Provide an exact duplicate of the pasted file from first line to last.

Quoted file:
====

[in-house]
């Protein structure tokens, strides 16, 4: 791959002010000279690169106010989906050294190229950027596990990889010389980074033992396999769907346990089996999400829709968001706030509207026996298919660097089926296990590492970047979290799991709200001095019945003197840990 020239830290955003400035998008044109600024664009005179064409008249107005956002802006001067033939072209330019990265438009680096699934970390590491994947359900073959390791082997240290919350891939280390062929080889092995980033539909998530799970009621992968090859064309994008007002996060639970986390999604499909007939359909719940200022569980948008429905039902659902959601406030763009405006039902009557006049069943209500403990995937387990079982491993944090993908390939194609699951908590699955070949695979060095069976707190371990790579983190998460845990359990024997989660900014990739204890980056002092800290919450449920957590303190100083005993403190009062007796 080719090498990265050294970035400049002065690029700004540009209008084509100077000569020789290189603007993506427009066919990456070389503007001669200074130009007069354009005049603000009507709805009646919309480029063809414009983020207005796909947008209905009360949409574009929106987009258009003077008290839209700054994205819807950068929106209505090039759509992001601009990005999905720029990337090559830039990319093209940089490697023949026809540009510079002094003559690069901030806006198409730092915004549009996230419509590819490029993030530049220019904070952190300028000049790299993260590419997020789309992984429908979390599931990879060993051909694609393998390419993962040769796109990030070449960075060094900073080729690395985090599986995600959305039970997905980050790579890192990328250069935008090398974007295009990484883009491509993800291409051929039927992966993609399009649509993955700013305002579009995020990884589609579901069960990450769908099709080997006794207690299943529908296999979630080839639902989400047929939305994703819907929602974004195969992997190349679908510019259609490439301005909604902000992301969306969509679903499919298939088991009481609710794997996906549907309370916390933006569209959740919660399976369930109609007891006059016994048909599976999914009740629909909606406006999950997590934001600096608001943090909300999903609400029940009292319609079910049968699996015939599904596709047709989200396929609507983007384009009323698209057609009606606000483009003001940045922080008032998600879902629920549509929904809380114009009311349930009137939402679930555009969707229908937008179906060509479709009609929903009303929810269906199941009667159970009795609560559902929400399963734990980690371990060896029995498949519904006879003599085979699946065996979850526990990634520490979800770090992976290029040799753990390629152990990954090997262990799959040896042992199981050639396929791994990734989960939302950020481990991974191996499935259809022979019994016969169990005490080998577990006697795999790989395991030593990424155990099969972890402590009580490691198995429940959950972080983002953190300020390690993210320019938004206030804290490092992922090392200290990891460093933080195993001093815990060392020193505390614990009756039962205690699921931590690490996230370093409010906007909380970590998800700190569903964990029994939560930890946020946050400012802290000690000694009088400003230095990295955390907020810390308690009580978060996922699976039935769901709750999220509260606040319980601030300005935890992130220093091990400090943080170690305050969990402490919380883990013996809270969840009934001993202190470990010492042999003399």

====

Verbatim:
[in-house]
């Protein structure tokens, strides 16, 4: 791959002010000279690169106010989906050294190229950027596990990889010389980074033992396999769907346990089996999400829709968001706030509207026996298919660097089926296990590492970047979290799991709200001095019945003197840990 020239830290955003400035998008044109600024664009005179064409008249107005956002802006001067033939072209330019990265438009680096699934970390590491994947359900073959390791082997240290919350891939280390062929080889092995980033539909998530799970009621992968090859064309994008007002996060639970986390999604499909007939359909719940200022569980948008429905039902659902959601406030763009405006039902009557006049069943209500403990995937387990079982491993944090993908390939194609699951908590699955070949695979060095069976707190371990790579983190998460845990359990024997989660900014990739204890980056002092800290919450449920957590303190100083005993403190009062007796 080719090498990265050294970035400049002065690029700004540009209008084509100077000569020789290189603007993506427009066919990456070389503007001669200074130009007069354009005049603000009507709805009646919309480029063809414009983020207005796909947008209905009360949409574009929106987009258009003077008290839209700054994205819807950068929106209505090039759509992001601009990005999905720029990337090559830039990319093209940089490697023949026809540009510079002094003559690069901030806006198409730092915004549009996230419509590819490029993030530049220019904070952190300028000049790299993260590419997020789309992984429908979390599931990879060993051909694609393998390419993962040769796109990030070449960075060094900073080729690395985090599986995600959305039970997905980050790579890192990328250069935008090398974007295009990484883009491509993800291409051929039927992966993609399009649509993955700013305002579009995020990884589609579901069960990450769908099709080997006794207690299943529908296999979630080839639902989400047929939305994703819907929602974004195969992997190349679908510019259609490439301005909604902000992301969306969509679903499919298939088991009481609710794997996906549907309370916390933006569209959740919660399976369930109609007891006059016994048909599976999914009740629909909606406006999950997590934001600096608001943090909300999903609400029940009292319609079910049968699996015939599904596709047709989200396929609507983007384009009323698209057609009606606000483009003001940045922080008032998600879902629920549509929904809380114009009311349930009137939402679930555009969707229908937008179906060509479709009609929903009303929810269906199941009667159970009795609560559902929400399963734990980690371990060896029995498949519904006879003599085979699946065996979850526990990634520490979800770090992976290029040799753990390629152990990954090997262990799959040896042992199981050639396929791994990734989960939302950020481990991974191996499935259809022979019994016969169990005490080998577990006697795999790989395991030593990424155990099969972890402590009580490691198995429940959950972080983002953190300020390690993210320019938004206030804290490092992922090392200290990891460093933080195993001093815990060392020193505390614990009756039962205690699921931590690490996230370093409010906007909380970590998800700190569903964990029994939560930890946020946050400012802290000690000694009088400003230095990295955390907020810390308690009580978060996922699976039935769901709750999220509260606040319980601030300005935890992130220093091990400090943080170690305050969990402490919380883990013996809270969840009934001993202190470990010492042999003399």